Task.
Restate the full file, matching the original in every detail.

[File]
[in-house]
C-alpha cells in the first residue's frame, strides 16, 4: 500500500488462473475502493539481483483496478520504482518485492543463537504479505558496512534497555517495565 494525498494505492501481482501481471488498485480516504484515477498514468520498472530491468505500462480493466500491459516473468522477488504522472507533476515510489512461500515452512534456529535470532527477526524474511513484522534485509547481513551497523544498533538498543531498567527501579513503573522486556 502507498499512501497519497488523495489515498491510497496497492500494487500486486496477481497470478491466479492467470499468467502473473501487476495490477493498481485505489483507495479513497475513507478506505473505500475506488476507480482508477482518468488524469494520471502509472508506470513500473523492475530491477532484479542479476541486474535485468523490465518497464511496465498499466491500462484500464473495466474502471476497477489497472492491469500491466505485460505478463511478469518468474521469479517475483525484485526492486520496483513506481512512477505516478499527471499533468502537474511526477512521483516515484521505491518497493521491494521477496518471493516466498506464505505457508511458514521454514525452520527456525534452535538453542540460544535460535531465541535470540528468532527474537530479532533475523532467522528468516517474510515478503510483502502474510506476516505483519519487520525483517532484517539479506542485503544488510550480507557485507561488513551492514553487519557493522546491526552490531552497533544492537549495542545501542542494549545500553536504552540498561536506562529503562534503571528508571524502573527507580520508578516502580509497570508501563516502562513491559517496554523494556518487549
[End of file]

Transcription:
[in-house]
C-alpha cells in the first residue's frame, strides 16, 4: 500500500488462473475502493539481483483496478520504482518485492543463537504479505558496512534497555517495565 494525498494505492501481482501481471488498485480516504484515477498514468520498472530491468505500462480493466500491459516473468522477488504522472507533476515510489512461500515452512534456529535470532527477526524474511513484522534485509547481513551497523544498533538498543531498567527501579513503573522486556 502507498499512501497519497488523495489515498491510497496497492500494487500486486496477481497470478491466479492467470499468467502473473501487476495490477493498481485505489483507495479513497475513507478506505473505500475506488476507480482508477482518468488524469494520471502509472508506470513500473523492475530491477532484479542479476541486474535485468523490465518497464511496465498499466491500462484500464473495466474502471476497477489497472492491469500491466505485460505478463511478469518468474521469479517475483525484485526492486520496483513506481512512477505516478499527471499533468502537474511526477512521483516515484521505491518497493521491494521477496518471493516466498506464505505457508511458514521454514525452520527456525534452535538453542540460544535460535531465541535470540528468532527474537530479532533475523532467522528468516517474510515478503510483502502474510506476516505483519519487520525483517532484517539479506542485503544488510550480507557485507561488513551492514553487519557493522546491526552490531552497533544492537549495542545501542542494549545500553536504552540498561536506562529503562534503571528508571524502573527507580520508578516502580509497570508501563516502562513491559517496554523494556518487549